Case: In terms of everybody deciding, I always say, do you have business ideas in your head? So, if you’re that person who’s always saying, ‘Wow I could do that’ or ‘That’s interesting’, or ‘I’d like to start that business’, even if it’s just you’re walking in the mall and you think, ‘Oh I had that idea’ or ‘I had something similar’ – if you’re that person, then you’re the one who should start a business. So, it’s not for everyone because there are obviously people who never think like that. They just sort of take everything as it comes and go along, and so on. But there are some people that you might even have them in your own life who you show them something and they’re like, ‘Oh, I could do that better’. So, those are the ones you say, well let’s get on this path and start that business. So, I think that that’s the general idea, is that you’re already part way there. And what I always like to say is – so your follow-up question is what holds people back. That’s where I start. I go with the first part, you have a business idea in your head and you want to be an entrepreneur. And then I focus on confidence, time and money because I feel those are the three things that hold people back. People, that’s one of the first things they say is, ‘Oh, I can’t do that’ or ‘It’s not really for me’, or ‘It’s too difficult’. And I try and eliminate those obstacles that people have in the back of their minds by showing how you can get it done. And the same with time and money. I think most people who say they don’t have time actually do have the time but they’re spending it on other things that they think are important. And at the same time, they’re saying, ‘Oh I really want to start a business but I really need to binge-watch ten shows on Netflix’. It’s like, wait a second. So, there is time. And there’s also money. I think that’s another thing people think. ‘Oh, it’s going to cost millions’ and you start small. I talk about having incremental process. Even just the idea of beginning to map out what your business looks like and how you can build it, that doesn’t cost you any money. And that puts you much further ahead than you were maybe the day or two before when you were saying you just wanted to do it, but you’re not going to be able to. So, I try and focus on those things. And I sort of have this idea around Ready Entrepreneur gets you sort of stood up as an entrepreneur so that you can go forward and actually get the business moving after you get the mindsets ready as well.

Sharlene: So, what does starting small look like?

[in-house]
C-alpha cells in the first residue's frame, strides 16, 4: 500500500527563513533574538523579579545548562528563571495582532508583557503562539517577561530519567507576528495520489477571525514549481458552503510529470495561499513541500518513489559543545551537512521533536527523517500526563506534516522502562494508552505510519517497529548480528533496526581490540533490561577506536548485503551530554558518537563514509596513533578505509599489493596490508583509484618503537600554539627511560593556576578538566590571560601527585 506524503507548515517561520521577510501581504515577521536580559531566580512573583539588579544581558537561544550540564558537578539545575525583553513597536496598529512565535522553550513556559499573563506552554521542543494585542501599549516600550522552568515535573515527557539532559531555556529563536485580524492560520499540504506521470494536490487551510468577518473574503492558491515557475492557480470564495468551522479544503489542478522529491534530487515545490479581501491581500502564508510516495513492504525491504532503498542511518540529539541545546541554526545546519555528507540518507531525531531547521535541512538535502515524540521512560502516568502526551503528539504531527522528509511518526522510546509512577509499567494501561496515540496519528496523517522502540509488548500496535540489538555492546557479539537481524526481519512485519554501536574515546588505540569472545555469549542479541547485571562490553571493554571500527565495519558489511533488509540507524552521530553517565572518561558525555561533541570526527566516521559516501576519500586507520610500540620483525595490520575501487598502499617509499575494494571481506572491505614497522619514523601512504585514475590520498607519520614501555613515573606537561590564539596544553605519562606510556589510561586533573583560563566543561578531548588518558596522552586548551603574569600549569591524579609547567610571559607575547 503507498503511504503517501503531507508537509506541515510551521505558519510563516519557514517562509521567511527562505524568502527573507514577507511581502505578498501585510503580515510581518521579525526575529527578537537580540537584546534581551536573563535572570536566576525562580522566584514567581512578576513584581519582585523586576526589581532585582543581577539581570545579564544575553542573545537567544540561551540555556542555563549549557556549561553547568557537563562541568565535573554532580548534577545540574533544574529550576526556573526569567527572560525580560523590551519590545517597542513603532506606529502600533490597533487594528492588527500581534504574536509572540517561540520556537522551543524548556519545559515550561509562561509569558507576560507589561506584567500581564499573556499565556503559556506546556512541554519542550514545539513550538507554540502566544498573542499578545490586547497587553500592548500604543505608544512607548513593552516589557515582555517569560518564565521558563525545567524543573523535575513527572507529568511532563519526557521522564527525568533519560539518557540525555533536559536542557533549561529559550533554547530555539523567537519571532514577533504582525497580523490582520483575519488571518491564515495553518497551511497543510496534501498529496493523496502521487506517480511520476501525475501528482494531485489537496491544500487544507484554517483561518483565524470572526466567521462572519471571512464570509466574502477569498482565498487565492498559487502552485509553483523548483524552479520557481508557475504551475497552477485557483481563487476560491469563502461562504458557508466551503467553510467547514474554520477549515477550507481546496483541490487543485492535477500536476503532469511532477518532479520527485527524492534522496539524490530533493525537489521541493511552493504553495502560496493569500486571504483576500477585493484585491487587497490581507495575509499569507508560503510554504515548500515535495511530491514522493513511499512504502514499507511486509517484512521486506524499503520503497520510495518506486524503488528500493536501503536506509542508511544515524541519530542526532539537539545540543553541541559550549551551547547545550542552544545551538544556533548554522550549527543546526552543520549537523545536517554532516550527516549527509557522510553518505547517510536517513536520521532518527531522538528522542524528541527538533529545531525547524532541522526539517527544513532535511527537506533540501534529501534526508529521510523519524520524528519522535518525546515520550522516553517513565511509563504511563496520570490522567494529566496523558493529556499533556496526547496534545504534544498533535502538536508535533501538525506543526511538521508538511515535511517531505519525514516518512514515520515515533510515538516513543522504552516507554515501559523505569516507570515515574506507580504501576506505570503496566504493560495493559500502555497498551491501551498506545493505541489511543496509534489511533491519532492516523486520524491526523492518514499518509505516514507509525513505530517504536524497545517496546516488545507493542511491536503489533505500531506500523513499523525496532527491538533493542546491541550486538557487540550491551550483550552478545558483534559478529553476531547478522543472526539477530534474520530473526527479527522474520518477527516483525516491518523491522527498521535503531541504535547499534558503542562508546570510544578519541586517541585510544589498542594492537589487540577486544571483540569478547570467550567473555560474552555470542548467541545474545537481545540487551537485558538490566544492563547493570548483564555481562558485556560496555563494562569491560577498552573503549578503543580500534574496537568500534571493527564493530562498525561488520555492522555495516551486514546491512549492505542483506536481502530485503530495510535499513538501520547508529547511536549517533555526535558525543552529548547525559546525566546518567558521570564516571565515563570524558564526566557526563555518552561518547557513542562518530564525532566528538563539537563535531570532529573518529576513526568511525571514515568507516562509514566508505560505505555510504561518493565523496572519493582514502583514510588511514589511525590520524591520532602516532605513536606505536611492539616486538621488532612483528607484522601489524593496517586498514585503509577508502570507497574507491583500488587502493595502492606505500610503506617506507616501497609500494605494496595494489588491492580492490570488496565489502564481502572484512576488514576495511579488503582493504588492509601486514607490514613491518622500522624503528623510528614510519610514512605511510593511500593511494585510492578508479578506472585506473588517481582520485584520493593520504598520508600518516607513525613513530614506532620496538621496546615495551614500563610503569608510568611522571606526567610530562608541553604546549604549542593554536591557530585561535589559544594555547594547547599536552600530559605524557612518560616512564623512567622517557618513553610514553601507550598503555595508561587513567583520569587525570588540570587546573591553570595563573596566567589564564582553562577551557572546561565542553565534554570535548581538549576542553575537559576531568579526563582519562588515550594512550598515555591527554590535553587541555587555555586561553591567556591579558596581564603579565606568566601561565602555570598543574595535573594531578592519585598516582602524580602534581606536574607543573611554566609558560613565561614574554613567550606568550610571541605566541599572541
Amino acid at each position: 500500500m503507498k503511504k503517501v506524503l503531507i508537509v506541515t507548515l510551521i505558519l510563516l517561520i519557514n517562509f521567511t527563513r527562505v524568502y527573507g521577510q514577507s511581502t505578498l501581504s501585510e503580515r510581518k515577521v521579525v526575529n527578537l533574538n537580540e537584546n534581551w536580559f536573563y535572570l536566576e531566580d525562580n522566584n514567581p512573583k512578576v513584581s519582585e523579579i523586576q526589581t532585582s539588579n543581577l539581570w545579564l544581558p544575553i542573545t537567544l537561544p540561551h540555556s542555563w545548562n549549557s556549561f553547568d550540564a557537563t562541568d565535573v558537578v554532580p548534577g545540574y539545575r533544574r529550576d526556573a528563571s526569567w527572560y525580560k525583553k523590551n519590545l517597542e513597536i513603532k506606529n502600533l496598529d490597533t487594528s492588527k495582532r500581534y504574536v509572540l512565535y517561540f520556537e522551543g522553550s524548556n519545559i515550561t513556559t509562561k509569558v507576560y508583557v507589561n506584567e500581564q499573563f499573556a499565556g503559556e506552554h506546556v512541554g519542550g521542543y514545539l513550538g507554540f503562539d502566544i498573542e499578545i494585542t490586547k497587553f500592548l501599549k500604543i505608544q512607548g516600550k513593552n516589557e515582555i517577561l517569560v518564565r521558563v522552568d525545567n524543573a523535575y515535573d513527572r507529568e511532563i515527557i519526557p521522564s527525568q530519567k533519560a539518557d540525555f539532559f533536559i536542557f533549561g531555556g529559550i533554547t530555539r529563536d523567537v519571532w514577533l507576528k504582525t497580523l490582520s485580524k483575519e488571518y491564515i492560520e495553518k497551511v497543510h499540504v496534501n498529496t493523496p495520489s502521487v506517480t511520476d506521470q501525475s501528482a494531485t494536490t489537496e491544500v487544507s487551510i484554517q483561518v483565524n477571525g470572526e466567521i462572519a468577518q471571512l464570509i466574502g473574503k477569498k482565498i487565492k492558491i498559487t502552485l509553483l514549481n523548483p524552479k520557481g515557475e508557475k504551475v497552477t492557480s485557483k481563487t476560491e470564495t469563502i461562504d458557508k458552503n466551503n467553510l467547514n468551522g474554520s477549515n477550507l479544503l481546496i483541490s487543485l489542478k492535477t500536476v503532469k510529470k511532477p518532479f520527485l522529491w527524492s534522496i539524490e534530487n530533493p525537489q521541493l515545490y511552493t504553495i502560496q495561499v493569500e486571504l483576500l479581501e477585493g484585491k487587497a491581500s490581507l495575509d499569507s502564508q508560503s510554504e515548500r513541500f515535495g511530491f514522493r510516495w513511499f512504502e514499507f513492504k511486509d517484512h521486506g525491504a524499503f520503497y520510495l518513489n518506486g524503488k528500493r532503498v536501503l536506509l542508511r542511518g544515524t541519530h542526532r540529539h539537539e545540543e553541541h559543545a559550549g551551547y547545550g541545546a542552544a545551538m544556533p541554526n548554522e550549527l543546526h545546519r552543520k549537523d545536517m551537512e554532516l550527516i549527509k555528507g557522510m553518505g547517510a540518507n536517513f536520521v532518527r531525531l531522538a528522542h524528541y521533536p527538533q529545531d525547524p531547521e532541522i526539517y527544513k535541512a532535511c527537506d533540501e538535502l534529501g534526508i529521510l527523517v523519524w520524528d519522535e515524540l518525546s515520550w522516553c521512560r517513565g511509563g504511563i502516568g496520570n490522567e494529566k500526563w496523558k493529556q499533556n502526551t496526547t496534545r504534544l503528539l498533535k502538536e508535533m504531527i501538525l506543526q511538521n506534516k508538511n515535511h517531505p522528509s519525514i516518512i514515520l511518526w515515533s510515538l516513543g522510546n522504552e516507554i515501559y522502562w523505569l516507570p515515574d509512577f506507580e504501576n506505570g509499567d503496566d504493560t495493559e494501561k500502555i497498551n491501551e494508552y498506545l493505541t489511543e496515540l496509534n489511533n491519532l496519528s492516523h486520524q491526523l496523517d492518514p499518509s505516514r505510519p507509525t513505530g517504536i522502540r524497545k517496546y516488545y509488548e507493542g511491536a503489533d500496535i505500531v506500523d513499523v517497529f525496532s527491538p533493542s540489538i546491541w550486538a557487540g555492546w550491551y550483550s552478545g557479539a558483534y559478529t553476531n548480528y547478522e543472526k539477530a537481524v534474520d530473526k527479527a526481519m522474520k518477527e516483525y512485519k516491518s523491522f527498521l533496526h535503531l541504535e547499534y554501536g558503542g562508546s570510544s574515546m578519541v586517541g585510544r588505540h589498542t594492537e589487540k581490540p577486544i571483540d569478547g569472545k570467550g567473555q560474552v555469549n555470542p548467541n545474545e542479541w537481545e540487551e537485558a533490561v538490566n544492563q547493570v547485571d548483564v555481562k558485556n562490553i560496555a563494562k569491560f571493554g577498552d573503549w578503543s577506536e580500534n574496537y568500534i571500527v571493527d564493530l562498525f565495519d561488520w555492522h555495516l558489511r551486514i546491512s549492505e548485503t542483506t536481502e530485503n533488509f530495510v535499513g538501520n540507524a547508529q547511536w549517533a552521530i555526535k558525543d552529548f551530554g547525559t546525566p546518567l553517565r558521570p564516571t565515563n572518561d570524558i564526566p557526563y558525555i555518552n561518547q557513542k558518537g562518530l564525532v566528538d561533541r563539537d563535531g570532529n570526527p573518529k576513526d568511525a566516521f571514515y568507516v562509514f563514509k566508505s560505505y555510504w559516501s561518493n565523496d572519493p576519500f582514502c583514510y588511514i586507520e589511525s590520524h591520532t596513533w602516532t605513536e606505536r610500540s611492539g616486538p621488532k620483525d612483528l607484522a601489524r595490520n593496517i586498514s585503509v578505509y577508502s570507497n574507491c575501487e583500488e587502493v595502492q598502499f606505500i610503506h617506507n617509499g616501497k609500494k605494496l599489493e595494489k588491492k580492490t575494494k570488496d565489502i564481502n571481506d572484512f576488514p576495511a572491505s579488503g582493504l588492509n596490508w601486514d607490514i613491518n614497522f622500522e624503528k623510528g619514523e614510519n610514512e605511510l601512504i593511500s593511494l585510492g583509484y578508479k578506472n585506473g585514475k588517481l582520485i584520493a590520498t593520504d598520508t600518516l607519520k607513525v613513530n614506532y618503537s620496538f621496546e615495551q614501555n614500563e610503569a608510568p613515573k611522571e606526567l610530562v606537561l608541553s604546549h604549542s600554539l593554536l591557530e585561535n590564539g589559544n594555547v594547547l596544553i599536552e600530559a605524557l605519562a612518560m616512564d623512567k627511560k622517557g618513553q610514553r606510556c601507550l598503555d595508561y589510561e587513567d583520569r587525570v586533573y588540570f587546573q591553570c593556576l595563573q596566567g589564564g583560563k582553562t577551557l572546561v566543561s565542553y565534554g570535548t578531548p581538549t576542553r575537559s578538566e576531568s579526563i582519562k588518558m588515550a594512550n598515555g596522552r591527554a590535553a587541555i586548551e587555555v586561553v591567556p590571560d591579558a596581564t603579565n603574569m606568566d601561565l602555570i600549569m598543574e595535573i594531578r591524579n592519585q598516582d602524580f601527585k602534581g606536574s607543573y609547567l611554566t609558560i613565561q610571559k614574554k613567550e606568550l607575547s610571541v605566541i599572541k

Case: The very basic thing is to have a vision of what you want, so you have that – it’s that Stephen Covey, “Begin with the end in mind,” but then, going right back to the beginning and do your research. So, you have a general idea of what you’d like to do for your business. You start researching how you can get it done. Read as much as possible. Listen to others who’ve done it. There are so many free resources now, with all the videos on YouTube and so on. If it’s something that you’re interested in that’s very specific, like a physical product business where you have to maybe learn how something is made, then you would do that as well. And then I even say, think about if money is not an obstacle, time is not an obstacle, what does it look like step-by-step, activity-by-activity to actually create that business? What would you do today to get that business moving? What would you do tomorrow? Let’s say you want to start a store. Okay, how are you going to research for locations? How are you going to get product delivered? What’s your supply chain? So, it’s basically actually you have to be that person. You have to think like an entrepreneur, think like a CEO, be that person who is ‘Okay, if I need to do this right now how am I going to do it’ – and actually just start doing it. So, I would suggest the best thing to do is to get started. It’s such a – I would say, it’s getting over that first hill is to actually just start with some piece of the business and move forward with it, even if it’s just spending 15 minutes a day researching online during your lunch break around the things that you’re interested in for the business. That’s so much more than you were doing the day before and it’s absolutely critical because you will find that your mindset starts to change the more you do it and the more you think about it. And you start to think more like that business person who sees things out there in the world and you’re able to adapt them to your reality which is now being formulated by all of this knowledge and information that you’re putting in your brain all the time because you’re trying to absorb this material. And again, it doesn’t cost a penny. It’s going to take some time. You have to find that time in your day to do it. But you can get started without spending any money and it’s going to give you confidence because you’re going to become smarter and smarter about the thing that it is that you really want to do. So, I really suggest – get started is always the key, just to do even one little piece of what you think you want to do, that’s where you move forward.